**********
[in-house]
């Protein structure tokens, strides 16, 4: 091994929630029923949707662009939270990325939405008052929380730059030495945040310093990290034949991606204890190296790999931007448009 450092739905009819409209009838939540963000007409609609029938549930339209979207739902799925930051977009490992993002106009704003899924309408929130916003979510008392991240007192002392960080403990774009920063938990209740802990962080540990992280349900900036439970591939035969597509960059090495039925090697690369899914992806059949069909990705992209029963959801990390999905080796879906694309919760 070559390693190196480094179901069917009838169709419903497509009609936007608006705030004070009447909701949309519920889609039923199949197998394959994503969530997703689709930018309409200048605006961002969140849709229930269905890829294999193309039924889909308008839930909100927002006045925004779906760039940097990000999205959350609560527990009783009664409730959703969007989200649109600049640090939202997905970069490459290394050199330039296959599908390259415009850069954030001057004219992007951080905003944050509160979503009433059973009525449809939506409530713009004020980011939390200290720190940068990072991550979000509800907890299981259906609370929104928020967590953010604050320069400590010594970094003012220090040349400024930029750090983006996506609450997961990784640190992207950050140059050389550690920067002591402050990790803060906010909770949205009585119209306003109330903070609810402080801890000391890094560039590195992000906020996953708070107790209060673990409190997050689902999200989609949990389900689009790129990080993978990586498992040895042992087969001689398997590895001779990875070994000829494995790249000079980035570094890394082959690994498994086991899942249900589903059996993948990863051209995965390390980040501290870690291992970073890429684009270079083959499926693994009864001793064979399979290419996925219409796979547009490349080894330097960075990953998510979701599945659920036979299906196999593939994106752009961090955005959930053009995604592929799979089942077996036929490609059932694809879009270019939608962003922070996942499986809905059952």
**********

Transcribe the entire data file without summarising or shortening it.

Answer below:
[in-house]
């Protein structure tokens, strides 16, 4: 091994929630029923949707662009939270990325939405008052929380730059030495945040310093990290034949991606204890190296790999931007448009 450092739905009819409209009838939540963000007409609609029938549930339209979207739902799925930051977009490992993002106009704003899924309408929130916003979510008392991240007192002392960080403990774009920063938990209740802990962080540990992280349900900036439970591939035969597509960059090495039925090697690369899914992806059949069909990705992209029963959801990390999905080796879906694309919760 070559390693190196480094179901069917009838169709419903497509009609936007608006705030004070009447909701949309519920889609039923199949197998394959994503969530997703689709930018309409200048605006961002969140849709229930269905890829294999193309039924889909308008839930909100927002006045925004779906760039940097990000999205959350609560527990009783009664409730959703969007989200649109600049640090939202997905970069490459290394050199330039296959599908390259415009850069954030001057004219992007951080905003944050509160979503009433059973009525449809939506409530713009004020980011939390200290720190940068990072991550979000509800907890299981259906609370929104928020967590953010604050320069400590010594970094003012220090040349400024930029750090983006996506609450997961990784640190992207950050140059050389550690920067002591402050990790803060906010909770949205009585119209306003109330903070609810402080801890000391890094560039590195992000906020996953708070107790209060673990409190997050689902999200989609949990389900689009790129990080993978990586498992040895042992087969001689398997590895001779990875070994000829494995790249000079980035570094890394082959690994498994086991899942249900589903059996993948990863051209995965390390980040501290870690291992970073890429684009270079083959499926693994009864001793064979399979290419996925219409796979547009490349080894330097960075990953998510979701599945659920036979299906196999593939994106752009961090955005959930053009995604592929799979089942077996036929490609059932694809879009270019939608962003922070996942499986809905059952």